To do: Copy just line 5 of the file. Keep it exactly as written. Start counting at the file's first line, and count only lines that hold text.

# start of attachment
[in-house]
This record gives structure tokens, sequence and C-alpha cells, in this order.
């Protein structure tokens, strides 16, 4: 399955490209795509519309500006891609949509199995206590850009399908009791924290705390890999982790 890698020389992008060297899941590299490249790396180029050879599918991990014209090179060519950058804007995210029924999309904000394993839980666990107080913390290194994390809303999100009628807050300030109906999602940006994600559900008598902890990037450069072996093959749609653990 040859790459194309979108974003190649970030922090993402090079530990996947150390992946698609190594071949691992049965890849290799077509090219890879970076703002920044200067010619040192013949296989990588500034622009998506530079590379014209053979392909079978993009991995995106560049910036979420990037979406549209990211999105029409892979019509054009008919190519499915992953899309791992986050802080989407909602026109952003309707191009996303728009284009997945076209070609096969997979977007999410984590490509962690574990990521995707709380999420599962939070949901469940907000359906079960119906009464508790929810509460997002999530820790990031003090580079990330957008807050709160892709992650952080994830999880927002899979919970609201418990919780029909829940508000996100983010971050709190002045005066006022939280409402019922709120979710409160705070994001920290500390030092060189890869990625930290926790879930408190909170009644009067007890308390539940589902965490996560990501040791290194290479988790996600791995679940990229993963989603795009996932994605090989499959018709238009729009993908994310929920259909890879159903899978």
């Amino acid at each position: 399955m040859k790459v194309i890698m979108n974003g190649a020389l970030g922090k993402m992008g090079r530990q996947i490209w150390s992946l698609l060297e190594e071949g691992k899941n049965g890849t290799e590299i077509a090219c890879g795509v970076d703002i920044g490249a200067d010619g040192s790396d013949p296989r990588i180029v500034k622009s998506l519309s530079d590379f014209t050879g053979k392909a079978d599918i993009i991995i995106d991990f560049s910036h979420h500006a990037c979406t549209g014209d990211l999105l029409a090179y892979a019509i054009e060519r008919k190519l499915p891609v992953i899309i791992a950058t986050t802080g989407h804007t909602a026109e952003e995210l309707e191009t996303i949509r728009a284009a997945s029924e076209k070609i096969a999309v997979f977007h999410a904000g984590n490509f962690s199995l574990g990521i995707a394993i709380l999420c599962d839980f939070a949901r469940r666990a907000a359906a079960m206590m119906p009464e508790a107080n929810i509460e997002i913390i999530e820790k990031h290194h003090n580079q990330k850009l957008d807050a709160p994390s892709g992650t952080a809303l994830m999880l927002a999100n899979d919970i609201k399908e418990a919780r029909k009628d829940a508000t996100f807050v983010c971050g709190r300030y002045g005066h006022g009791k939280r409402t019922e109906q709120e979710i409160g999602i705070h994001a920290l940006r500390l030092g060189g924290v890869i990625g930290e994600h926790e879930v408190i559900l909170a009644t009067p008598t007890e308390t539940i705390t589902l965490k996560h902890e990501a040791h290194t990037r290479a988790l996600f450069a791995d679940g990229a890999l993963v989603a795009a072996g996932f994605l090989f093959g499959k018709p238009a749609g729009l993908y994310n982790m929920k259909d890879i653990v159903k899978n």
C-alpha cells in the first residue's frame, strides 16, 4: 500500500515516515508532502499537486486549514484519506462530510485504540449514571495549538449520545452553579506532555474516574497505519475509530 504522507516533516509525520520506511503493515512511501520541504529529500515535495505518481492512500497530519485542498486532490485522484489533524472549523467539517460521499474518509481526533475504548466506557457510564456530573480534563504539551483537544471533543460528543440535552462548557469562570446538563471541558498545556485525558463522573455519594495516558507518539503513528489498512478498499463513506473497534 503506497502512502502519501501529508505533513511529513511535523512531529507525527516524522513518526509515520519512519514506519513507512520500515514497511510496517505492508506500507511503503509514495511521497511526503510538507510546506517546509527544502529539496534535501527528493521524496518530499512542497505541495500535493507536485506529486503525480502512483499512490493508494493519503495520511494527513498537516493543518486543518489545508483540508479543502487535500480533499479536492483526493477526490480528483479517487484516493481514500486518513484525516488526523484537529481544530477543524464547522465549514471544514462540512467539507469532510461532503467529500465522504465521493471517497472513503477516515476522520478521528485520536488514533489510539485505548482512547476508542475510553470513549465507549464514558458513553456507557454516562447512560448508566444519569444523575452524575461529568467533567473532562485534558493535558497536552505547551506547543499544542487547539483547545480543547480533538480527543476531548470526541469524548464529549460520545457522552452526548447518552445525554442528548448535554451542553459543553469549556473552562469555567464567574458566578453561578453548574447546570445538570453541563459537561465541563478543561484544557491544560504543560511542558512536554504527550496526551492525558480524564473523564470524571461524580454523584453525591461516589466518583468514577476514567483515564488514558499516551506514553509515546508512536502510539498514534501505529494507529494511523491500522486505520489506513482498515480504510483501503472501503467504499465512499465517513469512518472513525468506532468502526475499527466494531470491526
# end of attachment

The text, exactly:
C-alpha cells in the first residue's frame, strides 16, 4: 500500500515516515508532502499537486486549514484519506462530510485504540449514571495549538449520545452553579506532555474516574497505519475509530 504522507516533516509525520520506511503493515512511501520541504529529500515535495505518481492512500497530519485542498486532490485522484489533524472549523467539517460521499474518509481526533475504548466506557457510564456530573480534563504539551483537544471533543460528543440535552462548557469562570446538563471541558498545556485525558463522573455519594495516558507518539503513528489498512478498499463513506473497534 503506497502512502502519501501529508505533513511529513511535523512531529507525527516524522513518526509515520519512519514506519513507512520500515514497511510496517505492508506500507511503503509514495511521497511526503510538507510546506517546509527544502529539496534535501527528493521524496518530499512542497505541495500535493507536485506529486503525480502512483499512490493508494493519503495520511494527513498537516493543518486543518489545508483540508479543502487535500480533499479536492483526493477526490480528483479517487484516493481514500486518513484525516488526523484537529481544530477543524464547522465549514471544514462540512467539507469532510461532503467529500465522504465521493471517497472513503477516515476522520478521528485520536488514533489510539485505548482512547476508542475510553470513549465507549464514558458513553456507557454516562447512560448508566444519569444523575452524575461529568467533567473532562485534558493535558497536552505547551506547543499544542487547539483547545480543547480533538480527543476531548470526541469524548464529549460520545457522552452526548447518552445525554442528548448535554451542553459543553469549556473552562469555567464567574458566578453561578453548574447546570445538570453541563459537561465541563478543561484544557491544560504543560511542558512536554504527550496526551492525558480524564473523564470524571461524580454523584453525591461516589466518583468514577476514567483515564488514558499516551506514553509515546508512536502510539498514534501505529494507529494511523491500522486505520489506513482498515480504510483501503472501503467504499465512499465517513469512518472513525468506532468502526475499527466494531470491526